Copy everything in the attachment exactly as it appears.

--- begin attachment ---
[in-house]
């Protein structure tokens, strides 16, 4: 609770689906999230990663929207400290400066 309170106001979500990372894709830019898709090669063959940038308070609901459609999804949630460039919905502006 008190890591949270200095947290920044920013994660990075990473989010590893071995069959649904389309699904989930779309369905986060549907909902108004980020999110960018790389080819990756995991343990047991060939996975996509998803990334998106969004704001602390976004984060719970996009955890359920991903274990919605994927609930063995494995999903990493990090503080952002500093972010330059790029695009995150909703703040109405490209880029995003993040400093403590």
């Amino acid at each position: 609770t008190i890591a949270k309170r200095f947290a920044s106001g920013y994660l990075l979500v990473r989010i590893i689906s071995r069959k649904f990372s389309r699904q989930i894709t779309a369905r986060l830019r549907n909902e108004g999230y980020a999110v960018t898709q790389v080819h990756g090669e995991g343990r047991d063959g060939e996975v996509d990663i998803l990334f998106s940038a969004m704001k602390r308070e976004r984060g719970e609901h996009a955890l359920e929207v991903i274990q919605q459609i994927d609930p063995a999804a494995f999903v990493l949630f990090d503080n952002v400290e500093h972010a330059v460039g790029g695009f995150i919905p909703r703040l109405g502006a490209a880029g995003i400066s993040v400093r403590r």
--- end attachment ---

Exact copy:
[in-house]
């Protein structure tokens, strides 16, 4: 609770689906999230990663929207400290400066 309170106001979500990372894709830019898709090669063959940038308070609901459609999804949630460039919905502006 008190890591949270200095947290920044920013994660990075990473989010590893071995069959649904389309699904989930779309369905986060549907909902108004980020999110960018790389080819990756995991343990047991060939996975996509998803990334998106969004704001602390976004984060719970996009955890359920991903274990919605994927609930063995494995999903990493990090503080952002500093972010330059790029695009995150909703703040109405490209880029995003993040400093403590």
């Amino acid at each position: 609770t008190i890591a949270k309170r200095f947290a920044s106001g920013y994660l990075l979500v990473r989010i590893i689906s071995r069959k649904f990372s389309r699904q989930i894709t779309a369905r986060l830019r549907n909902e108004g999230y980020a999110v960018t898709q790389v080819h990756g090669e995991g343990r047991d063959g060939e996975v996509d990663i998803l990334f998106s940038a969004m704001k602390r308070e976004r984060g719970e609901h996009a955890l359920e929207v991903i274990q919605q459609i994927d609930p063995a999804a494995f999903v990493l949630f990090d503080n952002v400290e500093h972010a330059v460039g790029g695009f995150i919905p909703r703040l109405g502006a490209a880029g995003i400066s993040v400093r403590r």